Mentoring: VIP series

Many prominent people have benefited from having mentors. Freddie Laker mentored Sir Richard Branson in commerce, and Martin Scorsese mentored Oliver Stone in film direction, to name two. Mentors focus on a mentee’s achievements and areas for growth through a one-on-one relationship that is non-threatening and non-judgemental.

The Nursing and Midwifery Council (NMC) defines a mentor as “a nurse, midwife or specialist community public health nurse who facilitates learning and supervises and assesses students in a practice setting”. A good mentor creates a working relationship, chooses the right environment, structure and medium to engage learning and growth, guides and coaches while assessing learning, and applies the context of practice (evidence-based) and leadership. A good mentee desires learning and assists the mentor in reaching set goals.


Mentoring is a relationship of life-long learning for both, which may last beyond the mentorship. The mentee learns and develops in their field. The knowledge they gain can then be passed on by becoming a mentor to others. Mentees benefit from the mentors’ knowledge and experience, and get the chance to advance more rapidly and become more successful than they would have been without this insight and advice.

The benefits to mentors include:

  • personal re-energisation

  • increased commitment to their career and organisation

  • learning more by talking about and teaching things

  • expanding their impact in their organisation

  • enhancement of their self-esteem

  • an increase in their skills and confidence the opportunity to leave a legacy and encourage others to do the same.

A study by the University of South Florida in 2005 examined the relationship between four career success variables (salary, promotions, subjective career success, and job satisfaction) with experience as an informal mentor at a healthcare organisation. Results indicated that mentors reported greater salary, greater promotion rates and stronger subjective career success than non-mentors.

Clinard and Ariav (1998) suggest that mentors benefit by applying cognitive coaching skills with their students, such as listening, asking inquisitive questions, providing non-judgemental feedback and by reassessing their classroom management.


What are the challenges? Time is probably one of the biggest ensuring the correct environment is in place and helping with practice settings are others. You need to observe, not just communicate by telephone. Constant contact is vital.

Many mentors’ biggest complaint was receiving work at the last minute, while mentees said some mentors delayed in getting assessed work back to them. It is a partnership, and both parties need to agree a framework at the outset.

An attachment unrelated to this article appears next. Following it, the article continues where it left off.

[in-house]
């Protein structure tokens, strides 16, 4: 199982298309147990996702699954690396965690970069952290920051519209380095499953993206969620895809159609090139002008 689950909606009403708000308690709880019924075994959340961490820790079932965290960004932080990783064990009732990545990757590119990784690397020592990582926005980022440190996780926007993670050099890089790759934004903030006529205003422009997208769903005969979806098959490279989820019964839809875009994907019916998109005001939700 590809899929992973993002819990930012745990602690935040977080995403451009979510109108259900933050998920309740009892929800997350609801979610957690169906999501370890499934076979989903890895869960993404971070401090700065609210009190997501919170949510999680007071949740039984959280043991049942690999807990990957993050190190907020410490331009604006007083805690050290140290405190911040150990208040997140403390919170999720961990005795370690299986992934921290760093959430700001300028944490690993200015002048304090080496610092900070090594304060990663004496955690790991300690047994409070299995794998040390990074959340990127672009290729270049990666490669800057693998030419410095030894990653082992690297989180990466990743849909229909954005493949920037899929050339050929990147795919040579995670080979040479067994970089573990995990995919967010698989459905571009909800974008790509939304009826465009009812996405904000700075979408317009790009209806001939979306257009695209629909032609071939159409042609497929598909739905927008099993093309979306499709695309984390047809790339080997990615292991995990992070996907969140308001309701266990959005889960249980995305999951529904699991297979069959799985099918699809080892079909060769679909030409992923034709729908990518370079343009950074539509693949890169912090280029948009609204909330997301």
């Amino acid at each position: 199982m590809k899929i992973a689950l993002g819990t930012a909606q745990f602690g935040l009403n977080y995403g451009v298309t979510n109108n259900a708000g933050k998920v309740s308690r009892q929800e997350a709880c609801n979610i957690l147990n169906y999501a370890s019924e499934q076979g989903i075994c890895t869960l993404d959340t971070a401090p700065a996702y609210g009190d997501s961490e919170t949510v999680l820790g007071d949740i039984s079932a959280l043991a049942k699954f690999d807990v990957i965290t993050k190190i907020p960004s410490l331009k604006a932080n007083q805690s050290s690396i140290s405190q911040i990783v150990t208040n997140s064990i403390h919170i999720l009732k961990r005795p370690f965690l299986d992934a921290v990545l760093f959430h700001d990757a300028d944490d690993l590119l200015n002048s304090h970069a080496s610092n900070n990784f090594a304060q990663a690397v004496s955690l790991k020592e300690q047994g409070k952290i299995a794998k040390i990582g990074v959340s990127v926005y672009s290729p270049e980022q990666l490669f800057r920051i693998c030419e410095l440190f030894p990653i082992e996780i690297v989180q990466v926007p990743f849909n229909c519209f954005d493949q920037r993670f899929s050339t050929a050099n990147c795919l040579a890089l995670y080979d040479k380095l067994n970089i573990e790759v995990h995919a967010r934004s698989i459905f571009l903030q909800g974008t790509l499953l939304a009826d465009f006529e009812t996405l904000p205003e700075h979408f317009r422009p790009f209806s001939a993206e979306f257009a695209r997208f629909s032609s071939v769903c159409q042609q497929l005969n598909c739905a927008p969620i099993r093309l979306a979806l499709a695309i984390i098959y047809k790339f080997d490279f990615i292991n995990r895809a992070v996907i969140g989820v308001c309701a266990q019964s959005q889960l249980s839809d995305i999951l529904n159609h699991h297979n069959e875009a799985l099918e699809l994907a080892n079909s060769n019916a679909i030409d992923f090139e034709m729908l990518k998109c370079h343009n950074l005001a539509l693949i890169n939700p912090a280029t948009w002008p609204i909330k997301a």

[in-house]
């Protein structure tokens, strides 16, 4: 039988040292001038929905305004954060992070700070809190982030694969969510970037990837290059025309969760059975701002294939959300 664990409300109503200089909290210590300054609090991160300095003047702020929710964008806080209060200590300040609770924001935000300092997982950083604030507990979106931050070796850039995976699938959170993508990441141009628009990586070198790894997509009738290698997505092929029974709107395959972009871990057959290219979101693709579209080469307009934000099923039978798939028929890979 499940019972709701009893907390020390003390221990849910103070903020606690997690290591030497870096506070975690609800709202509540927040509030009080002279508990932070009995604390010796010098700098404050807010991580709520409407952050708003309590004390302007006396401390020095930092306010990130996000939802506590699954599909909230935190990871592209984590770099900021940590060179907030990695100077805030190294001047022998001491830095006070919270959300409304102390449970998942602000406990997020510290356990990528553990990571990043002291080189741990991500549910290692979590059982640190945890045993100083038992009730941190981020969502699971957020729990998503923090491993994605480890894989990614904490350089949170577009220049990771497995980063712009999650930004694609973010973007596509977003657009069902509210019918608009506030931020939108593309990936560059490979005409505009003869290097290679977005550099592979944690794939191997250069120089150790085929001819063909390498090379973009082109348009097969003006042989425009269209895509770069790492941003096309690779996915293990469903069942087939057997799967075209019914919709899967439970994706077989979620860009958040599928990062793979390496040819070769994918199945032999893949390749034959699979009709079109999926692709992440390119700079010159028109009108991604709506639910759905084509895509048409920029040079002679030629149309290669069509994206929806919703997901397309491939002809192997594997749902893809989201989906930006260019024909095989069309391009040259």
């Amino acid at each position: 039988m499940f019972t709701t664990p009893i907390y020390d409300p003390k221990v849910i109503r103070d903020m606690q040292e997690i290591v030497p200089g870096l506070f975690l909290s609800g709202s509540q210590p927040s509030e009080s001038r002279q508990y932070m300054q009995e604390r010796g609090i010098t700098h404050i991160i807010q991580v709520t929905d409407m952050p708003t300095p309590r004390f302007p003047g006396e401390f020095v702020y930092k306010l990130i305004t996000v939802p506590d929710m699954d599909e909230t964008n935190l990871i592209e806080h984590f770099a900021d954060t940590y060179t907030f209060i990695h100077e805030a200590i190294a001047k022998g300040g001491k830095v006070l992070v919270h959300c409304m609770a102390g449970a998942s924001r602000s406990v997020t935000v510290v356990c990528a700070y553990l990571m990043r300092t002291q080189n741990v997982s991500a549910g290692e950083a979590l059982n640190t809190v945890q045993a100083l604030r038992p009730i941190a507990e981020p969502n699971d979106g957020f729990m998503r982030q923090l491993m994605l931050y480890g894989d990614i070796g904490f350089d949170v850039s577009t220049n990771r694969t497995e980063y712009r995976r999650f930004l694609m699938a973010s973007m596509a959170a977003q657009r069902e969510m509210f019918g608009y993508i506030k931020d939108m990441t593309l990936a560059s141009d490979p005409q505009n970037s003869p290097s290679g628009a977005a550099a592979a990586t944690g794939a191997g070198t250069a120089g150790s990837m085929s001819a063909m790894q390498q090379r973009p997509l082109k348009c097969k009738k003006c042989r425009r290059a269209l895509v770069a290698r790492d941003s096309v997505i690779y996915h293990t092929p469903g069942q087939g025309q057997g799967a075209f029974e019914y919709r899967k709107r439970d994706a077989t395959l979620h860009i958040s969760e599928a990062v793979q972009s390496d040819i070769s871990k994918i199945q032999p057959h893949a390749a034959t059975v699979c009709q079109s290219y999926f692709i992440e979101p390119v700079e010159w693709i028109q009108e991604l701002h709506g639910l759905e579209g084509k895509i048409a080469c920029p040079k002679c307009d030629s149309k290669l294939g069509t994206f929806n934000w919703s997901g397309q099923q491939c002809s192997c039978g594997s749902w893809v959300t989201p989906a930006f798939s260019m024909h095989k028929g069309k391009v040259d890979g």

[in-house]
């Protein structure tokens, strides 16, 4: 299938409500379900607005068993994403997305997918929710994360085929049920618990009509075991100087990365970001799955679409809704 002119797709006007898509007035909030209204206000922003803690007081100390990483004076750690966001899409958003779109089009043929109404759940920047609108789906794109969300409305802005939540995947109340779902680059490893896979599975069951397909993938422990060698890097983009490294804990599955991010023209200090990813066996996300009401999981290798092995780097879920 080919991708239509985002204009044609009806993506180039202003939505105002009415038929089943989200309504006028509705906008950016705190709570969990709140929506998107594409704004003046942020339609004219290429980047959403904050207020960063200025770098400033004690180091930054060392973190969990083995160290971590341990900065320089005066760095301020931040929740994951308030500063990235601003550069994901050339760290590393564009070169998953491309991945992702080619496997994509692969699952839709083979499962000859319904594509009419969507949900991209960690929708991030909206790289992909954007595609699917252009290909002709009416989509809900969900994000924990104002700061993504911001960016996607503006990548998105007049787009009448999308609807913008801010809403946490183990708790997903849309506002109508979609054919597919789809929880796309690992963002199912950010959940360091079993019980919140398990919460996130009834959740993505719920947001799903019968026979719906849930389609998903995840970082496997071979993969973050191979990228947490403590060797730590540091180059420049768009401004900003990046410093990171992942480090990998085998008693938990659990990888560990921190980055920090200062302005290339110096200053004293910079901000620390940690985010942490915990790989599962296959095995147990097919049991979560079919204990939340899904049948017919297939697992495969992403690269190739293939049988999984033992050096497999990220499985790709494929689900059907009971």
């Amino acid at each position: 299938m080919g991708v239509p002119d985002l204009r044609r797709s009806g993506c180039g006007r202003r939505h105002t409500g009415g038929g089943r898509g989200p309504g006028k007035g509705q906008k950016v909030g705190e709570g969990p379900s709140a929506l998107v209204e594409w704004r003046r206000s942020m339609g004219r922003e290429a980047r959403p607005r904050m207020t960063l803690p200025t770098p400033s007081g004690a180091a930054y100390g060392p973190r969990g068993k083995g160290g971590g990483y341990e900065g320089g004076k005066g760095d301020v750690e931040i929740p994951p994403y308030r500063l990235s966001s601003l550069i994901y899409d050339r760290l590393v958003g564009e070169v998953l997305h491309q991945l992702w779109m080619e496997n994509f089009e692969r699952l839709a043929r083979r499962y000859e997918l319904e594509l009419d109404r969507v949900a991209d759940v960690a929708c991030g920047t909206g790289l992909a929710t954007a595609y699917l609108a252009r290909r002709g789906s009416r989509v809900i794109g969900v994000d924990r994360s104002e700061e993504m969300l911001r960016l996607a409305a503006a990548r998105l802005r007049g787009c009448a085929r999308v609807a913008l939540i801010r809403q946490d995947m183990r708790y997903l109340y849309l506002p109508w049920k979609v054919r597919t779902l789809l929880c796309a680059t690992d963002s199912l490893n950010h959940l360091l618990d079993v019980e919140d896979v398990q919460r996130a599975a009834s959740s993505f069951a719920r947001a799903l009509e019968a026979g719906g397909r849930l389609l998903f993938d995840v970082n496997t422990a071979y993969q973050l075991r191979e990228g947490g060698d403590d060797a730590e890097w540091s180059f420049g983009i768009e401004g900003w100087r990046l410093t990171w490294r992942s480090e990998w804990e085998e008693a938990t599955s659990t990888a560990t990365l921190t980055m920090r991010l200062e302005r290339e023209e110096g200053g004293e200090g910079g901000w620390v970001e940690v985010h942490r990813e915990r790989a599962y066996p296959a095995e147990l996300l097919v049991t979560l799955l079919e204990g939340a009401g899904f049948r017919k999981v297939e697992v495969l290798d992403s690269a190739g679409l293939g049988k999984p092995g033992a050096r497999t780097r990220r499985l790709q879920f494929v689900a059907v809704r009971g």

Students on NMC-approved specialist community public health nursing programmes must be supported and assessed by practice teachers from September 2007, and had to reach ‘1172″>’criteria set by the NMC by September 2008. They had to make the final assessment of practice and confirm to the NMC that the required proficiencies for students’ entry to the register had been achieved. This gives greater accountability to mentors and practice teachers for competency of students on nursing courses.

It is already difficult outside the NHS to find suitable mentors with the time for a mentee, and private sector OH service providers and self-employed consultants willing to allow time off for mentorship training that they may have to fund themselves.

The NMC standard again seems focused on the NHS model with peer support, and not on the realities of the private sector. Practice teacher training over the academic course year is being offered by universities such as Brunel and South Bank. Practice teachers need to retain and map evidence to show they meet the standards if they do not attend training.

Some courses follow community nursing competencies, which do not reflect the working population context. These need to be customised to the OH field.

Business programmes

Besides professional mentors, there are many business mentoring programmes. You may be able find a business mentor in your organisation. Some companies pair high-potential employees with more experienced people and put them in jobs that provide experience in various areas.

Mary Teresa Rainey, founder of advice website Horsesmouth, says it can be difficult for small businesses to network with their peers, so mentorship becomes vital. “Running a small business can be incredibly rewarding, but it can sometimes feel a little lonely, as small businesses don’t have the same support networks that larger organisations would naturally provide,” she says.

Sound familiar? Most OH nurses work alone or in small organisations. Groups and networks such as local OH groups, the Association of Occupational Health Nurse Practitioners and the Royal College of Nursing OH Forums can provide professional mentorship.

Practice placements can benefit us all. In our own work settings, we should be passing on skills by mentoring non-health professionals in OH management. What are you waiting for?

The Visible-Informed-Positive (VIP) series is written by Christina Butterworth, Jo Henderson and Caroline Minshell.


1 NMC 2006. ’98
”>’Standards to support learning and assessment in practice

2 RCN 2005. Guidance for mentors of student nurses and midwives

3 ‘68604
”>’Eikenberry Kevin. Nine Reasons Why Mentoring Matters to You

4 Allen, TD Lentz, E Day, R. A Comparison of Mentors and Non Mentors. Career Success Outcomes Associated With Mentoring Others. University of South Florida

5 Clinard, LM & Ariav, T. (1998). What mentoring does for mentors: A cross-cultural perspective. European Journal of Teacher Education, 21(1), 91-108

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